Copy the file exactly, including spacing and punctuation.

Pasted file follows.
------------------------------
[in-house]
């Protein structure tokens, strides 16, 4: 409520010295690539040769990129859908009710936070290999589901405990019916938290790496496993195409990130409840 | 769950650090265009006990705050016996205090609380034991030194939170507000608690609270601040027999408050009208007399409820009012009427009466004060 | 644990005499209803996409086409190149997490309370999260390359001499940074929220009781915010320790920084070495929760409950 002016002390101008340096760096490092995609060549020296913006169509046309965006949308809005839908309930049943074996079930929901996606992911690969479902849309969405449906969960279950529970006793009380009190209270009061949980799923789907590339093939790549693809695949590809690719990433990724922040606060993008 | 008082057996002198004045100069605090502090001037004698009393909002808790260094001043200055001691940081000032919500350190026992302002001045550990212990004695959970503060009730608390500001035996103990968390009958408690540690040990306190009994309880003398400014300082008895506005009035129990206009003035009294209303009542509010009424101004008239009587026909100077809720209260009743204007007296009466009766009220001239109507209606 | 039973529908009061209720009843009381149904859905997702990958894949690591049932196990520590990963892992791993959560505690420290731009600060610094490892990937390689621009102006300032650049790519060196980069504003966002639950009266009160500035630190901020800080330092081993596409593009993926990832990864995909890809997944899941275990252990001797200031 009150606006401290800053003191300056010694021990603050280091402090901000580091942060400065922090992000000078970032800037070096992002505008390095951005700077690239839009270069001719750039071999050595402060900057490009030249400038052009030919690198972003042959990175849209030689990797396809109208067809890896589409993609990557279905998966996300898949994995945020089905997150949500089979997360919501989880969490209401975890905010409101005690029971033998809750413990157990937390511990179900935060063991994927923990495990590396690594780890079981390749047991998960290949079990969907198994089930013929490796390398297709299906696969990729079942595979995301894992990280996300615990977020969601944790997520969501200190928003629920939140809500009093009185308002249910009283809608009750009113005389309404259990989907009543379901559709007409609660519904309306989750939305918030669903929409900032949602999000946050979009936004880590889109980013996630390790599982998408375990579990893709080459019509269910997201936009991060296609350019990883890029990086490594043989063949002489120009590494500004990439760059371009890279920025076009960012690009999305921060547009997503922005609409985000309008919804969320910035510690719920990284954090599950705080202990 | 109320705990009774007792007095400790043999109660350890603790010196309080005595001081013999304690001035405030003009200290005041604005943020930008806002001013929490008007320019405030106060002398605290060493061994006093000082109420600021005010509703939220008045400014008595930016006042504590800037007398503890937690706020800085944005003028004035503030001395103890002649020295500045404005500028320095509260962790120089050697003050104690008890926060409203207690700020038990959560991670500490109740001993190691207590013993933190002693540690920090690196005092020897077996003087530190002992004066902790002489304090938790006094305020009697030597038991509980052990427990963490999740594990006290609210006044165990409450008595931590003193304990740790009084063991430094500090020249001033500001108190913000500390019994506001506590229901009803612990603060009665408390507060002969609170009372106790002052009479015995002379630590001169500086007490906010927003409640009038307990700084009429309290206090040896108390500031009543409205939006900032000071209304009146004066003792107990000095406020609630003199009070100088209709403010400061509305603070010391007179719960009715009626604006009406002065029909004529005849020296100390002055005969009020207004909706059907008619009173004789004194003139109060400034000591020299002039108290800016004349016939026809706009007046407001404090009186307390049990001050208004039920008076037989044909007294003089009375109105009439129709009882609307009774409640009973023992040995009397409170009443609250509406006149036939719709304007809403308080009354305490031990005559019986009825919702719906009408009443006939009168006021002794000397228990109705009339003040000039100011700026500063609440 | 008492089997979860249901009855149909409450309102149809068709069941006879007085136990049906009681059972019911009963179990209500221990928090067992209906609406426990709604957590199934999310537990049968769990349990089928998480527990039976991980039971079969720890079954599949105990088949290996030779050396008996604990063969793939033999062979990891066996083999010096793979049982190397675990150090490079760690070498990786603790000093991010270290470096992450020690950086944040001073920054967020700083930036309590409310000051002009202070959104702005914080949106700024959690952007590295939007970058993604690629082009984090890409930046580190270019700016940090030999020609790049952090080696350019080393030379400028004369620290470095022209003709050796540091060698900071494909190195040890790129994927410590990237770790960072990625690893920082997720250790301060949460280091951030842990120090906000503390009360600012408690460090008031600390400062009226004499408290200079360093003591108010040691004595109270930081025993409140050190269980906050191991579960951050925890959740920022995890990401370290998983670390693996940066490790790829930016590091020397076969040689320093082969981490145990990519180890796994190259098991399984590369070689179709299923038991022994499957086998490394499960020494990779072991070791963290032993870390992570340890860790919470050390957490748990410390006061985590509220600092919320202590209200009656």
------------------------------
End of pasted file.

[in-house]
């Protein structure tokens, strides 16, 4: 409520010295690539040769990129859908009710936070290999589901405990019916938290790496496993195409990130409840 | 769950650090265009006990705050016996205090609380034991030194939170507000608690609270601040027999408050009208007399409820009012009427009466004060 | 644990005499209803996409086409190149997490309370999260390359001499940074929220009781915010320790920084070495929760409950 002016002390101008340096760096490092995609060549020296913006169509046309965006949308809005839908309930049943074996079930929901996606992911690969479902849309969405449906969960279950529970006793009380009190209270009061949980799923789907590339093939790549693809695949590809690719990433990724922040606060993008 | 008082057996002198004045100069605090502090001037004698009393909002808790260094001043200055001691940081000032919500350190026992302002001045550990212990004695959970503060009730608390500001035996103990968390009958408690540690040990306190009994309880003398400014300082008895506005009035129990206009003035009294209303009542509010009424101004008239009587026909100077809720209260009743204007007296009466009766009220001239109507209606 | 039973529908009061209720009843009381149904859905997702990958894949690591049932196990520590990963892992791993959560505690420290731009600060610094490892990937390689621009102006300032650049790519060196980069504003966002639950009266009160500035630190901020800080330092081993596409593009993926990832990864995909890809997944899941275990252990001797200031 009150606006401290800053003191300056010694021990603050280091402090901000580091942060400065922090992000000078970032800037070096992002505008390095951005700077690239839009270069001719750039071999050595402060900057490009030249400038052009030919690198972003042959990175849209030689990797396809109208067809890896589409993609990557279905998966996300898949994995945020089905997150949500089979997360919501989880969490209401975890905010409101005690029971033998809750413990157990937390511990179900935060063991994927923990495990590396690594780890079981390749047991998960290949079990969907198994089930013929490796390398297709299906696969990729079942595979995301894992990280996300615990977020969601944790997520969501200190928003629920939140809500009093009185308002249910009283809608009750009113005389309404259990989907009543379901559709007409609660519904309306989750939305918030669903929409900032949602999000946050979009936004880590889109980013996630390790599982998408375990579990893709080459019509269910997201936009991060296609350019990883890029990086490594043989063949002489120009590494500004990439760059371009890279920025076009960012690009999305921060547009997503922005609409985000309008919804969320910035510690719920990284954090599950705080202990 | 109320705990009774007792007095400790043999109660350890603790010196309080005595001081013999304690001035405030003009200290005041604005943020930008806002001013929490008007320019405030106060002398605290060493061994006093000082109420600021005010509703939220008045400014008595930016006042504590800037007398503890937690706020800085944005003028004035503030001395103890002649020295500045404005500028320095509260962790120089050697003050104690008890926060409203207690700020038990959560991670500490109740001993190691207590013993933190002693540690920090690196005092020897077996003087530190002992004066902790002489304090938790006094305020009697030597038991509980052990427990963490999740594990006290609210006044165990409450008595931590003193304990740790009084063991430094500090020249001033500001108190913000500390019994506001506590229901009803612990603060009665408390507060002969609170009372106790002052009479015995002379630590001169500086007490906010927003409640009038307990700084009429309290206090040896108390500031009543409205939006900032000071209304009146004066003792107990000095406020609630003199009070100088209709403010400061509305603070010391007179719960009715009626604006009406002065029909004529005849020296100390002055005969009020207004909706059907008619009173004789004194003139109060400034000591020299002039108290800016004349016939026809706009007046407001404090009186307390049990001050208004039920008076037989044909007294003089009375109105009439129709009882609307009774409640009973023992040995009397409170009443609250509406006149036939719709304007809403308080009354305490031990005559019986009825919702719906009408009443006939009168006021002794000397228990109705009339003040000039100011700026500063609440 | 008492089997979860249901009855149909409450309102149809068709069941006879007085136990049906009681059972019911009963179990209500221990928090067992209906609406426990709604957590199934999310537990049968769990349990089928998480527990039976991980039971079969720890079954599949105990088949290996030779050396008996604990063969793939033999062979990891066996083999010096793979049982190397675990150090490079760690070498990786603790000093991010270290470096992450020690950086944040001073920054967020700083930036309590409310000051002009202070959104702005914080949106700024959690952007590295939007970058993604690629082009984090890409930046580190270019700016940090030999020609790049952090080696350019080393030379400028004369620290470095022209003709050796540091060698900071494909190195040890790129994927410590990237770790960072990625690893920082997720250790301060949460280091951030842990120090906000503390009360600012408690460090008031600390400062009226004499408290200079360093003591108010040691004595109270930081025993409140050190269980906050191991579960951050925890959740920022995890990401370290998983670390693996940066490790790829930016590091020397076969040689320093082969981490145990990519180890796994190259098991399984590369070689179709299923038991022994499957086998490394499960020494990779072991070791963290032993870390992570340890860790919470050390957490748990410390006061985590509220600092919320202590209200009656």